- Until you can't follow the normal grapple rules, you follow the normal grapple rules (PH 155-6). Your foe provokes an attack of opportunity from you. You take the attack of opportunity, make the touch attack roll to grab, don't provoke an attack of opportunity yourself because of your feat Improved Grapple (PH 95-6), succeeed on the touch attack roll to grab, and then stop because you can't take the free action that's required to make the opposed grapple check.
The foe has been grabbed (and released because you couldn't start the grapple), not grappled, and has taken no damage, so according to the RAW, the foe continues casting his spell without penalty.
- Were I DMing, I'd probably house rule that such an interruption mandates a Concentration skill check (DC 10) from the foe, but only because you've devoted resources to being able to make an off-turn unarmed touch attack that doesn't provoke attacks of opportunity, and that's a fairly hefty investment... but you've still just touched a caster while casting, and although that's annoying, it's not like you're a storm-tossed ship or a galloping horse or an earthquake; instead you've essentially hit him for 0 damage. I'd even let you force multiple Concentration skill checks if you've iterative attacks (on your turn versus a foe casting a spell with a 1-round or longer casting time) or if the creature provokes multiple attacks of opportunity.
- You can get all the way up to making an opposed grapple check versus an opponent who provokes an attack of opportunity by attempting a grapple, but you can't make the opposed grapple check--and thefrefore won't be able to do more than grab and release him--unless it's your turn or you have an off-turn free action available from another source; it's still a free action to make the opposed grapple check to get the hold.
Free Actions Can't Be Taken When It's Not Your Turn
Of course, a creature can take a free action to speak when it's not the creature's turn because the game says, "In general, speaking is a free action that you can perform even when it isn't you turn," but even then the DM's totally allowed to say no if he wants.
However, in all other cases, "Free actions don’t take any time at all, though there may be limits to the number of free actions you can perform in a turn," says Free Actions on PH 144. According to the Glossary a turn is "[t]he point in the round at which you take your action(s). On your turn, you may perform one or more actions, as dictated by your current circumstances" (PH 314). There's an argument that the Glossary's definition of free action, which reads, in part, that "one or more such [free] actions can be performed in conjunction with actions of other types," means that if a creature can perform even one off-turn non-free action (or sometimes, the argument runs, performing a free action just doing something different from another free action), the creature can also perform a DM-limited number of free actions. Technically, this means combining an immediate action with free actions (one type of action and another type of action) is a thing, but combining free actions with attacks of opportunity isn't; attacks of opportunity aren't actions. (They're not under any header on Table 8-2: Actions in Combat on PH 141 nor are they given an action type in Attacks of Opportunity on PH 137).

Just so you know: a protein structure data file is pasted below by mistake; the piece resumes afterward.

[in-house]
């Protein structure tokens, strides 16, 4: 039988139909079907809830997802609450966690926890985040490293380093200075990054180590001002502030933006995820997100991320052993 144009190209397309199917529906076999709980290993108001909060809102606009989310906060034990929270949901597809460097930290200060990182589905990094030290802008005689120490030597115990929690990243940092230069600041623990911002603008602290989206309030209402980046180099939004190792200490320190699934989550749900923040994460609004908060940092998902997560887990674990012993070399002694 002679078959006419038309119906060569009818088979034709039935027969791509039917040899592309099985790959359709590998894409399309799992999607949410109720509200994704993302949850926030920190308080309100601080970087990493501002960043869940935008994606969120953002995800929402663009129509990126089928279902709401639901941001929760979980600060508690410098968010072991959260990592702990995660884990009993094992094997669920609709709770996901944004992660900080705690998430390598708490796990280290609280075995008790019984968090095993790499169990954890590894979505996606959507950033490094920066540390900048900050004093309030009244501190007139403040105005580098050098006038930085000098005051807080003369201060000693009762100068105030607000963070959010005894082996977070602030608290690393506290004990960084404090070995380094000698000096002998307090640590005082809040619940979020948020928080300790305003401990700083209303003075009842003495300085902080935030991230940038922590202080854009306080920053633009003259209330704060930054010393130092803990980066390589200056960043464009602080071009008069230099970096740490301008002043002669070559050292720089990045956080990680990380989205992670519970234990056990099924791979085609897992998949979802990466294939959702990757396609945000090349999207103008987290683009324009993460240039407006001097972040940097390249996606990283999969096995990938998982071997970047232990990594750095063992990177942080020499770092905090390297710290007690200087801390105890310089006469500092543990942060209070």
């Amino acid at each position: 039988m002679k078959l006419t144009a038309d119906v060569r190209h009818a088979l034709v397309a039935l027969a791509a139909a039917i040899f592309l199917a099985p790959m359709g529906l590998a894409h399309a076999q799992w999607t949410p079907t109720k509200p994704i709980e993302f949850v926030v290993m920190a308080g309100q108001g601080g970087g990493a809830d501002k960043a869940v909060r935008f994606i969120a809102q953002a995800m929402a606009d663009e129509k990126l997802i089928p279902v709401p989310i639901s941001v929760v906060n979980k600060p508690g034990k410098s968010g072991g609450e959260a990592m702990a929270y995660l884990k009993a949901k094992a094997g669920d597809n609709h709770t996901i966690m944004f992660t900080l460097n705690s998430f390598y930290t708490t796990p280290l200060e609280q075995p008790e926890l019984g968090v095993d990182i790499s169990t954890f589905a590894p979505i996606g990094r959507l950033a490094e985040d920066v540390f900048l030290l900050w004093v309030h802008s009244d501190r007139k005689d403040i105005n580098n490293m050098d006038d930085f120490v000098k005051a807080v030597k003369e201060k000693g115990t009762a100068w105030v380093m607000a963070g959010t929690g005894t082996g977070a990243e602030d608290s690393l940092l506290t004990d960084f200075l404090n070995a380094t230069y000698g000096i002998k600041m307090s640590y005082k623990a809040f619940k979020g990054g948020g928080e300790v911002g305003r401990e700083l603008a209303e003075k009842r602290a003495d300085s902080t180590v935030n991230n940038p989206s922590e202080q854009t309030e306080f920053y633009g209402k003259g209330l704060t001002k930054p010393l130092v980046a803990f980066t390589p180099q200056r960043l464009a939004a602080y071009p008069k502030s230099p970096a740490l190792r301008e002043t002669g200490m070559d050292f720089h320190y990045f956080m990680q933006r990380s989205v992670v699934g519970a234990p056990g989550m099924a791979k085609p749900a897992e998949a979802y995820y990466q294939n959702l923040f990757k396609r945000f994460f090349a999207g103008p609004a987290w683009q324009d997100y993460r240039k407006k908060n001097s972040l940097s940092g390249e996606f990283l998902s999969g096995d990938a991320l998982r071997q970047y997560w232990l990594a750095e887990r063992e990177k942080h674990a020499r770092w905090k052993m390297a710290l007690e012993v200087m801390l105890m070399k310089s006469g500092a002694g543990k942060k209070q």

"You can perform one or more free actions while taking another action normally," says PH 139. Broadly, what normally means in the context of D&D is wide open for debate, but here, given the rest of the text, I take normally to mean on your turn--if, for example, speaking off-turn were normal and not the exception the PH needn't've pointed it out. Thus mute or gagged creatures aren't at a combat disadvantage because they can't combine speaking with other free actions, and yelling, "Hey, Scooby!" doesn't somehow also allow a creature to drop to the floor when it's not the creature's turn. Although that's funny.
The Problem with Immediate Actions
The PH wasn't written with immediate actions in mind; creature's turns are supposed to be discrete--the only off-turn things creatures're supposed to do according to the PH are speak (if the DM allows it) and take 1 or more attacks of opportunity. The immediate action rules changed that, adding an other type of action that interacts oddly with free actions. According to the RAW, if a creature has an immediate action available, it can take that immediate action and combine it with free actions. That means, for example, a creature can cast the spell ruin delver's fortune [trans] (SpC 178) and drop to the floor off-turn.
This Makes Some Folks Very Angry
A creature can take free actions beyond speaking off-turn is a hill some folks are willing to die on. I don't know why. I bring this up because if the DM allows creatures to take off-turn free actions besides speaking, and you raise this issue, it's possible you'll be shouted down, drawn and quartered, or even expelled from the gaming group. It's that contentious, and folks will bleed over it. If the DM allows off-turn free actions, and you're okay with it, I strongly suggest you roll with it rather than bringing up the arguments I've just made. It's just safer that way. Further, so you know, I have no horse in this race (seriously, whether or not free actions can be taken off-turn in D&D 3.5 is not that important to me in the grand scheme of things)--I am merely putting forth the rules as I see them, so if you think them totally wrong-headed, that's okay.